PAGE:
Saturday, July 25, 2015

Books Read In The Past Week

Books read for the first time are marked with  a #

Books are grouped in their sections by author, and not necessarily in the order read.

Sunday book(s) 

"The Happiness of Heaven"
by Fr. J. Boudreau, S.J.

"Claude Lightfoot
or How the Problem Was Solved"
"That Football Game
and What Came of It"
by Fr. Francis J. Finn, S.J.
[children's fiction]
(online books)

"The Miraculous Medal"
by Mary Fabyann Windeatt

Weekday Books

 "Eight Cousins"
by Louisa May Alcott
{carrying over into next week}

 "God Uses Cracked Pots"#
by Patsy Clairmont
[nonfiction, Christian (Protestant), autobiographical anecdotes, part
of a 3-in-1 book]
( loan)
{carrying over into next week}

"Winter Term at Malory Towers"
"Fun and Games at Malory Towers"
"Secrets at Malory Towers"
"Goodbye Malory Towers"
by Pamela Cox
[children's fiction]
authorized continuations of
Enid Blyton's series. 

"The 500 Hats of Bartholomew Cubbins"
by Dr. Seuss
[picture book]
( loan.   I refuse
to BUY his books)

"Busybody Nora"
"Nora and Mrs. Mind-Your-Own-Business"
( loan)
parents may want to read 
this one before sharing it
with their young children;
the author reveals something
that could upset some kids;
something that I think is
up to the parents to reveal.
"New Neighbors for Nora"
by Johanna Hurwitz
[children's fiction]

"The Sun Is Shining On The Other Side"
by Margaret Jensen
[nonfiction, autobiographical and biographical,
Christian, (Protestant)]
This book is described on the cover as
A Heartwarming and Humorous Collection
of Margaret Jensen's Best Stories
{carried  over from last week}
I prefer the individual books that
these stories are taken from.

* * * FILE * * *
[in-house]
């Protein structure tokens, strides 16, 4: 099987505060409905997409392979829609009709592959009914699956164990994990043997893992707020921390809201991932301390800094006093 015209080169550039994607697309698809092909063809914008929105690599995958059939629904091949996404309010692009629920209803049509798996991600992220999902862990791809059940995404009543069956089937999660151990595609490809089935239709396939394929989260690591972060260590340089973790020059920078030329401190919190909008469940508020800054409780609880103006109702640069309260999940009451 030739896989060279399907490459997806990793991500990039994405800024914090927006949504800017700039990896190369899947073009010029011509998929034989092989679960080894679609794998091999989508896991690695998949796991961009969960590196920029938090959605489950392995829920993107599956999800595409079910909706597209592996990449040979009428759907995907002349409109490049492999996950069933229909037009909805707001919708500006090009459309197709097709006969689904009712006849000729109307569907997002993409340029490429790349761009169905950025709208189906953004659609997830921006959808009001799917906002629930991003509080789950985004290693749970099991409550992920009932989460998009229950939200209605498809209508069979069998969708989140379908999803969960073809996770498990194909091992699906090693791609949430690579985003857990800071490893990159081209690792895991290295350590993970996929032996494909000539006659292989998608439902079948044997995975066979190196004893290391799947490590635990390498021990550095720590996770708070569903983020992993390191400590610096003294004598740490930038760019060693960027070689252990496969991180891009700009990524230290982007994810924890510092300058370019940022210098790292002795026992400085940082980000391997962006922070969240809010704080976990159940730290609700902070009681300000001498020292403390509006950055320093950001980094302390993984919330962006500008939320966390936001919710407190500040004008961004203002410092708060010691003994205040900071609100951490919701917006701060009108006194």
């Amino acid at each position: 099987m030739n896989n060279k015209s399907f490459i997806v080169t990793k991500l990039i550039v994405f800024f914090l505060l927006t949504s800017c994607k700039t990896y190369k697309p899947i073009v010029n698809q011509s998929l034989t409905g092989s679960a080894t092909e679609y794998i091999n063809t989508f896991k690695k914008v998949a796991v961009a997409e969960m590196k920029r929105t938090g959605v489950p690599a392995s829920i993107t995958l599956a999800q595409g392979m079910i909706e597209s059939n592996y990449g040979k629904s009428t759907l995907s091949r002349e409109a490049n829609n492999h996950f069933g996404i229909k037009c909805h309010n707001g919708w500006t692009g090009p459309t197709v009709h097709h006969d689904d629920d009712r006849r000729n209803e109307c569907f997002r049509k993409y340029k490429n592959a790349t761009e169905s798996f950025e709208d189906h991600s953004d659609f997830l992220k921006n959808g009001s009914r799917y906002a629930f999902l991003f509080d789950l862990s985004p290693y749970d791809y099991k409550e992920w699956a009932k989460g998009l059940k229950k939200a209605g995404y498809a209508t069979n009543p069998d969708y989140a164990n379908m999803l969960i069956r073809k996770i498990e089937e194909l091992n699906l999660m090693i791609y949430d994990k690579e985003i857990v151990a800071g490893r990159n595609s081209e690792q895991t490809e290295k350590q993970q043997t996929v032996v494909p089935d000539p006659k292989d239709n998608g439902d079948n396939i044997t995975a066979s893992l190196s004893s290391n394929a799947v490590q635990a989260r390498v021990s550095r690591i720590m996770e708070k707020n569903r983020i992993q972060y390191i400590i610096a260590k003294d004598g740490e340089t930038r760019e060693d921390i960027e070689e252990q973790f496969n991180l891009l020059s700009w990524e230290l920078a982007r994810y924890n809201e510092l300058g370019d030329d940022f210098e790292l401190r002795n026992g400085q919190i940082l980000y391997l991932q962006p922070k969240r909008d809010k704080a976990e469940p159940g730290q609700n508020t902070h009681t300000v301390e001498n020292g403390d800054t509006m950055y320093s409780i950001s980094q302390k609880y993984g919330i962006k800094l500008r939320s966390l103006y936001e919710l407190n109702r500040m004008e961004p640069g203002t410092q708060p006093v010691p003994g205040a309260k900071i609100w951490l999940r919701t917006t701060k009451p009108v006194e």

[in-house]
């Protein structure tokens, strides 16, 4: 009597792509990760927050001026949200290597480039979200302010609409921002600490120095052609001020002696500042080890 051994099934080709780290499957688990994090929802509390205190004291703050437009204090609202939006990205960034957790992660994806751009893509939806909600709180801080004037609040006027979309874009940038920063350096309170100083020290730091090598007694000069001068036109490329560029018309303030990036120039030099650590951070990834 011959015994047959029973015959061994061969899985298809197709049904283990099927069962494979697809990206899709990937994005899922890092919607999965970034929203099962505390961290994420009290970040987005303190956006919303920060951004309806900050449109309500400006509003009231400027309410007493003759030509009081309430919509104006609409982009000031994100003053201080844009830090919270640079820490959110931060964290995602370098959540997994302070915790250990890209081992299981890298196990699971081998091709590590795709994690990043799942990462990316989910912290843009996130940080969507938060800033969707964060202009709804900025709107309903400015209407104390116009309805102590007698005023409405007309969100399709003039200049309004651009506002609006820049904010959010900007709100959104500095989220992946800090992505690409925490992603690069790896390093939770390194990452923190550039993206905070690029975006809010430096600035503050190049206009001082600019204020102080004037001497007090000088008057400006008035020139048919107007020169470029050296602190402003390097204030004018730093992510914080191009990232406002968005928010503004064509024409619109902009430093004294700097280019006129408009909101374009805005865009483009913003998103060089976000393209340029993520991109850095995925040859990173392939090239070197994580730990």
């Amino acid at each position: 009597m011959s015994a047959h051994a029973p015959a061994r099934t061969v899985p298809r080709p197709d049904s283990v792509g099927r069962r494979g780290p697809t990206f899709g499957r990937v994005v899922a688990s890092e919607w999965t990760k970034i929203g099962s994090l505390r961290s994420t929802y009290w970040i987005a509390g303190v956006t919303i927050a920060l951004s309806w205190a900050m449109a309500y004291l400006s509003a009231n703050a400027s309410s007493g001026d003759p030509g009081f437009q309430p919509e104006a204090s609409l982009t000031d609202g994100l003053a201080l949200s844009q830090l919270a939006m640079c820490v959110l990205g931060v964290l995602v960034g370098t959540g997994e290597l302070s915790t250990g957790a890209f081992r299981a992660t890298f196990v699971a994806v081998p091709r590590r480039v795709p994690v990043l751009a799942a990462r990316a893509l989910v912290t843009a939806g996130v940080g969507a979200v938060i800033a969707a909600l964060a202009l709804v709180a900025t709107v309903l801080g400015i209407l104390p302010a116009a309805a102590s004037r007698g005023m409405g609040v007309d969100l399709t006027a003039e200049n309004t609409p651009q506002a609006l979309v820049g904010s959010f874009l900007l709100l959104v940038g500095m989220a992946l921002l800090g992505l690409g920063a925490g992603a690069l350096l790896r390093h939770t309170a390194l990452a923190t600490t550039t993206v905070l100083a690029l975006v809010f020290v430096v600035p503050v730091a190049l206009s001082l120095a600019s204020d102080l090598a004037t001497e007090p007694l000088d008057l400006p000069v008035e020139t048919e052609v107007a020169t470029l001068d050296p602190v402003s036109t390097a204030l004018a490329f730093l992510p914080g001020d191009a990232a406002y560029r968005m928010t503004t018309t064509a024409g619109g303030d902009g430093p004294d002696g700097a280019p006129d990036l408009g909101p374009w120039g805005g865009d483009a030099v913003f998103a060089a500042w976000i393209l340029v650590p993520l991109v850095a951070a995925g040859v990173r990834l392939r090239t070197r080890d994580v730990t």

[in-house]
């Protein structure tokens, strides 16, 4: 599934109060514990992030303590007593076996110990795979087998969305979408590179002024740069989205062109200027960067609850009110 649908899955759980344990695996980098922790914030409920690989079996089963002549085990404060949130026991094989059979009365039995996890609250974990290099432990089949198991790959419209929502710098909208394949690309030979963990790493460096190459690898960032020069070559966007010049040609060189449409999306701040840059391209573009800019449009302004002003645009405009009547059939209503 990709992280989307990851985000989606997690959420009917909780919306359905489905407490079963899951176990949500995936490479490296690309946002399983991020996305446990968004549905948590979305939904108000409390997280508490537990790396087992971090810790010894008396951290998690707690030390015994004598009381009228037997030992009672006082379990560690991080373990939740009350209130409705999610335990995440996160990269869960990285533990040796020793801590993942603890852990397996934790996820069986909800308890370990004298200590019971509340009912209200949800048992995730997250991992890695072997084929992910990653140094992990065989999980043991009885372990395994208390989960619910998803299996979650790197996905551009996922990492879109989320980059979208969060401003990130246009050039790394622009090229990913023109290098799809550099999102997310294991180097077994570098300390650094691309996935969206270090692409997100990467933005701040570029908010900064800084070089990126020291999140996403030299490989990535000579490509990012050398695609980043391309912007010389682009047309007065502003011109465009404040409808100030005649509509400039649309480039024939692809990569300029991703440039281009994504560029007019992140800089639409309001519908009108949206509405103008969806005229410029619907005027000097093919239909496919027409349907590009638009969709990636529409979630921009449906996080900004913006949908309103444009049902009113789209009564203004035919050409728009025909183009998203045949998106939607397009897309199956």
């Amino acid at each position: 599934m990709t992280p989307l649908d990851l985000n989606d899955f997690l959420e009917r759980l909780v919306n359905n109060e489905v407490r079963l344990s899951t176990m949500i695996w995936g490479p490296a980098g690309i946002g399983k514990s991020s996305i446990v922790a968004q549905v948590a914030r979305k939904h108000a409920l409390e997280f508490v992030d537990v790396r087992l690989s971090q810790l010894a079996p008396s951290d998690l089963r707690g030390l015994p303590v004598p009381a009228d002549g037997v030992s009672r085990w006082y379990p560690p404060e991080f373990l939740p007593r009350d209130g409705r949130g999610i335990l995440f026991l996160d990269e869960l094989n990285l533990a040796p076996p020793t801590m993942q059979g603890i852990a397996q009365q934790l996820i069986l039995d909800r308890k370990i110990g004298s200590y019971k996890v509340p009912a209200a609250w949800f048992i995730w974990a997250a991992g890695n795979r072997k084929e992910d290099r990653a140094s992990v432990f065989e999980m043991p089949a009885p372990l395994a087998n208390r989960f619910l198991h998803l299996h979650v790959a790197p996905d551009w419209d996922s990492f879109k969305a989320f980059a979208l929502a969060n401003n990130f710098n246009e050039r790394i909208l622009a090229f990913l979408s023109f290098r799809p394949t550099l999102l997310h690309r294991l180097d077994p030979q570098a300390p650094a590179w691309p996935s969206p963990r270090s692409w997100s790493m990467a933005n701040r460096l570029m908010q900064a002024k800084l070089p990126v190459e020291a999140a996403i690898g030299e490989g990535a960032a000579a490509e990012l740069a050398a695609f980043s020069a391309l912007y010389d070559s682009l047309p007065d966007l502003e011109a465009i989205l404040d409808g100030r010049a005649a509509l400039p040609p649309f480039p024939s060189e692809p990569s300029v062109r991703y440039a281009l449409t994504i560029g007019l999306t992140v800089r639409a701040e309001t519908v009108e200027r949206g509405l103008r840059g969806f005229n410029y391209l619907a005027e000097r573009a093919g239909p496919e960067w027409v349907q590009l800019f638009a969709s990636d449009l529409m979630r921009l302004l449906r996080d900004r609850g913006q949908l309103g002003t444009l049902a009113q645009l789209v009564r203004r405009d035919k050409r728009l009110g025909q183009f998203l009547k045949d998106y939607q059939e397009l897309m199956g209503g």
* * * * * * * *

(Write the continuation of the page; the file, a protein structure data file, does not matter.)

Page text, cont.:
"Betsy And Joe"
by Maud Hart Lovelace
[YA fiction]

"grace notes"
{carried  over from last week}
"love, annie"
by Dandi Daley Mackall
[children's/YA fiction, Christian (Protestant), Blog On! series)
(Google Books, replacing copies lost when I moved.)

A Book for Weekdays AND Sundays
"The Imitation of Christ"
by Thomas A Kempis
[Kindle book]

Protestant Books

 I don't intend to talk against Protestant books in this post.  After all, as anyone familiar with my weekly book lists knows, I read and enjoy books by Protestant authors.  The ones I like best are those in which the author talks about his/her experiences and faith, (faith meaning trust) without going into doctrine.
 But what about a book whose author says something contrary
to Catholic doctrine?  Does that bother me? In all honesty, not
It doesn't bother me if the author is simply stating what he/she believes.  It does, however, bother me if the author criticizes Catholics for our beliefs.  But, instead of allowing myself to become angry, I pray that God will remove that
writer's prejudices.
And perhaps someday, that Protestant writer will become a great Catholic writer.